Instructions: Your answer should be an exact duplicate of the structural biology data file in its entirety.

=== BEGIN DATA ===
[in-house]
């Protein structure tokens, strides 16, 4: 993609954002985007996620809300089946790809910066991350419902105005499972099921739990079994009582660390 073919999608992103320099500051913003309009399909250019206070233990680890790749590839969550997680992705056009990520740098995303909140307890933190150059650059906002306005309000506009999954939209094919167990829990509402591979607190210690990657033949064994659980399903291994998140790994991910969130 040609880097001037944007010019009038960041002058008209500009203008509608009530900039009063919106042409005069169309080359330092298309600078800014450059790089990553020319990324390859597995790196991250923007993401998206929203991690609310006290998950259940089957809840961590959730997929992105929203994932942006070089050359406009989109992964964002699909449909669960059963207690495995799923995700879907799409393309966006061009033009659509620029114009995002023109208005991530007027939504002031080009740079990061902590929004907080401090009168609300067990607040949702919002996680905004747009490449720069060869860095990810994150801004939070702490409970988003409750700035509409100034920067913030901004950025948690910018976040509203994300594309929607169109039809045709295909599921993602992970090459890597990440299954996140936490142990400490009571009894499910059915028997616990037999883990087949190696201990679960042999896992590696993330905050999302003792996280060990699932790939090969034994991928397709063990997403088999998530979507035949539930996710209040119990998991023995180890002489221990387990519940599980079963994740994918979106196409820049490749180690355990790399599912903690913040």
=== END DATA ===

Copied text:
[in-house]
């Protein structure tokens, strides 16, 4: 993609954002985007996620809300089946790809910066991350419902105005499972099921739990079994009582660390 073919999608992103320099500051913003309009399909250019206070233990680890790749590839969550997680992705056009990520740098995303909140307890933190150059650059906002306005309000506009999954939209094919167990829990509402591979607190210690990657033949064994659980399903291994998140790994991910969130 040609880097001037944007010019009038960041002058008209500009203008509608009530900039009063919106042409005069169309080359330092298309600078800014450059790089990553020319990324390859597995790196991250923007993401998206929203991690609310006290998950259940089957809840961590959730997929992105929203994932942006070089050359406009989109992964964002699909449909669960059963207690495995799923995700879907799409393309966006061009033009659509620029114009995002023109208005991530007027939504002031080009740079990061902590929004907080401090009168609300067990607040949702919002996680905004747009490449720069060869860095990810994150801004939070702490409970988003409750700035509409100034920067913030901004950025948690910018976040509203994300594309929607169109039809045709295909599921993602992970090459890597990440299954996140936490142990400490009571009894499910059915028997616990037999883990087949190696201990679960042999896992590696993330905050999302003792996280060990699932790939090969034994991928397709063990997403088999998530979507035949539930996710209040119990998991023995180890002489221990387990519940599980079963994740994918979106196409820049490749180690355990790399599912903690913040």